Lonesome George, Stewart Brand, and De-extinction

The above news sparked a discussion on NPR’s Talk Of The Nation. Stewart Brand, founder of the Whole Earth Catalog, spoke in detail about the possibility of bringing back extinct species including the dodo bird, woolly mammoths, and Lonesome George himself.
The most interesting thing Brand said was that this technology progresses even faster than computer technology. Whereas Moore’s Law essentially states computer power doubles every eighteen months, Brand says the genetic science behind de-extinction multiplies eight times per year. His prediction for this decade: “semi-amateur” de-extinction specialists.
He also talks about Martha, the last of the passenger pigeons, who died in 1914 and how her death shocked millions of people into taking extinction seriously; when Europeans arrived in North America, there were 3-5 billion of the birds, “blacking out the skies.” Brand theorizes this newfound awareness helped rescue the American bison.


These kids aren’t your stereotypical high school students. Aside from their amazingly clear complexions, I buy that these are real kids. The first act of Chronicle sells us solid acting and just enough meaningless drama to make us believe this is indeed high school. It’s one of those “found footage” movies; one of the characters is supposedly shooting the movie on a consumer-grade camcorder. Every once and a while, we get to see different angles from the phone- and blogging-cameras of eye witnesses.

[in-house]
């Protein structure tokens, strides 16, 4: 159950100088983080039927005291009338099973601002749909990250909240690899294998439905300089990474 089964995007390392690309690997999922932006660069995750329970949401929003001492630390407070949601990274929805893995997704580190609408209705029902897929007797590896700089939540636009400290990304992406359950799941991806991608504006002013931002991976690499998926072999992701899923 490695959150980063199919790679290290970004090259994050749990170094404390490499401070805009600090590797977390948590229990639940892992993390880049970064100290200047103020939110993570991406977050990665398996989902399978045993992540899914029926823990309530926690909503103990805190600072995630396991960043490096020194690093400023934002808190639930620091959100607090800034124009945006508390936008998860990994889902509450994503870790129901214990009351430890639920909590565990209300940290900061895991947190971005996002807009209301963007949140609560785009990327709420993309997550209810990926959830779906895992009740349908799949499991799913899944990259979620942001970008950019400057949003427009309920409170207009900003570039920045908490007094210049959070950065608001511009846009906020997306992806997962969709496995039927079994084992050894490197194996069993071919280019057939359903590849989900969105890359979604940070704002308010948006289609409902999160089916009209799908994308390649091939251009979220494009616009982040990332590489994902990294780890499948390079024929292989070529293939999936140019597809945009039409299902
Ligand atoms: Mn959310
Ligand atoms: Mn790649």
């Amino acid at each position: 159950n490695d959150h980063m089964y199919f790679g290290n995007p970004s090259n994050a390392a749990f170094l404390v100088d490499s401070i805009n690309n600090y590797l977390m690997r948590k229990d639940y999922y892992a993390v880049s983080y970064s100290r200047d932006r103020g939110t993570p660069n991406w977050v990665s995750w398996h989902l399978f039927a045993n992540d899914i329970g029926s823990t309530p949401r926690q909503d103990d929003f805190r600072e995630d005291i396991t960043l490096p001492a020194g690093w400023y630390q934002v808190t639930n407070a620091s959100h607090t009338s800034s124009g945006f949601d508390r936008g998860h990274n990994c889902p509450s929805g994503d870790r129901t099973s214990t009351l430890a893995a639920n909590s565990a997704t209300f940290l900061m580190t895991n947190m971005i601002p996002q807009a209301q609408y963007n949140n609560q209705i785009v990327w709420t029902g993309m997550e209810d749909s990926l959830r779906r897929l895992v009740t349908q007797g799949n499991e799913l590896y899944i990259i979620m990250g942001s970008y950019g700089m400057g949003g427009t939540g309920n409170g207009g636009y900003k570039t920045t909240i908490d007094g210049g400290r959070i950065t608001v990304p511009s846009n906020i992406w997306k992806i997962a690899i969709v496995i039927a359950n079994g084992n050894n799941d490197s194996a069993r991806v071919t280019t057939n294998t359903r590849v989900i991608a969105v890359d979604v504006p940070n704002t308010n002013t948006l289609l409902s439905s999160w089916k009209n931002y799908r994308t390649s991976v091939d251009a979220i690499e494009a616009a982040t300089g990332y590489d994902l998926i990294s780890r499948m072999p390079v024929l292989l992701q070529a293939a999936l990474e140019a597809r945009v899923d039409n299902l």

So one night these kids stumble upon a hole in the ground. The hole opens up to a cavern. They enter and find something suggestively extra-terrestrial and leave with nose bleeds. Later they realize they have supernatural powers. If there’s one movie I’d compare Chronicle to, it isn’t a Marvel film. It’s Carrie. Soon the kids are using their telekinetic powers to do exactly what kids would do with those powers: pranks. This involves scaring people at a toy store and moving parked cars.

When they push their powers too far, they get nose bleeds. One of them theorizes that it’s like a muscle: if they use it too much they exhaust it. But it can be exercised, too. The main character finally steps out from behind the camera after exercising his own powers. Since he can levitate objects, including himself, there’s no need for a dedicated cameraman anymore. This kid also gets beaten up by his drunk dad a lot. 

He’s not stable. He’s not a cool kid. He’s where the Carrie vibe comes into play. You push someone like that enough, they push back. When they’ve got inhuman powers, they can be a force you don’t want to mess with.